(And whether you agree or disagree with what I’ve written, let’s have a robust yet respectful discussion about it in the comments section of this post.)

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If you can’t say anything nice …


Sometimes it pays to remember some of mum’s old sayings such as ….

“If you can’t say anything nice, don’t say anything”.

Many people may think a little longer before posting anything to Facebook following a court decision that will cost an Australian couple thousands. The Sydney Morning Herald is reporting that even though they didn’t create a poster that was considered defamatory, they added an image of it to Facebook and therefore are liable for legal costs for action taken in New South Wales courts.

A Sydney couple have been left with a $15,000 legal bill after their comments about a neighbour’s dogs on a community social media page saw them sued for defamation in the NSW District Court.

In July last year a series of posters was placed in public areas around Scotland Island, an idyllic island about 30 kilometres north of Sydney in Pittwater accessible only by boat, which is home to about 1000 people. Headlined “Attention Island Residents”, it accused Nader Mohareb of failing to control his “agitated and highly excitable” King Charles spaniels in public places. – SMH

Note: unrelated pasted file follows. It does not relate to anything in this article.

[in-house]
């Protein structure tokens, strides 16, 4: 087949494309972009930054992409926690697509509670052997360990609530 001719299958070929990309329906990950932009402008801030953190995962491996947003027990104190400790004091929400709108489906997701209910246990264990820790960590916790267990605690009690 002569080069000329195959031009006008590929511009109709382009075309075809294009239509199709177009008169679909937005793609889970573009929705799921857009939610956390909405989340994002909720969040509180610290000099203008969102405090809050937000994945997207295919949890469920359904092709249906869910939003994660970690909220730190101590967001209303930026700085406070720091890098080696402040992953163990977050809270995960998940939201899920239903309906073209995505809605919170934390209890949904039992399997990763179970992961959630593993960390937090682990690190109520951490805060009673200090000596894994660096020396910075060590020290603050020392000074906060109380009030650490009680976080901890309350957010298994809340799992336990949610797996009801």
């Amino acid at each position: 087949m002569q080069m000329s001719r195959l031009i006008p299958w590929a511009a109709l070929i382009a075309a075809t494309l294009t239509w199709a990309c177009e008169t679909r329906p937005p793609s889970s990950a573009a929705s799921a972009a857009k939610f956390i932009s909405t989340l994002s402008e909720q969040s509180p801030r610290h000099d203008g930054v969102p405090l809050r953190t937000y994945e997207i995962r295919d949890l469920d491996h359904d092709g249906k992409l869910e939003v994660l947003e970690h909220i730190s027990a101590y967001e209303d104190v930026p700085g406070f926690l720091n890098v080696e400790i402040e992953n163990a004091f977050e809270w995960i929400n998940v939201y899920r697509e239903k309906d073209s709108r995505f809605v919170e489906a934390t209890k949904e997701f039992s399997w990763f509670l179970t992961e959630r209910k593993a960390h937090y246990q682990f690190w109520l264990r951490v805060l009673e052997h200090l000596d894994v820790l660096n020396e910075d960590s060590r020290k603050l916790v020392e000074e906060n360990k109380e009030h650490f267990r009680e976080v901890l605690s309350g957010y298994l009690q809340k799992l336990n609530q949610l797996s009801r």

A photo of the poster was added to the community Facebook page. The accused couple deny creating the poster but admit to posting on the page and adding comments.

For some reason, many people using social media feel that they have the right to say whatever they choose about others without facing the consequences. This court action proves otherwise.

I wonder why so many people say things online that they wouldn’t dream of saying face to face.

Scottish author and theologian Rev. John Watson, writing under the name Ian Maclaren is quoted as saying, “Be kind, for everyone you meet is fighting a hard battle.” I think he was onto something.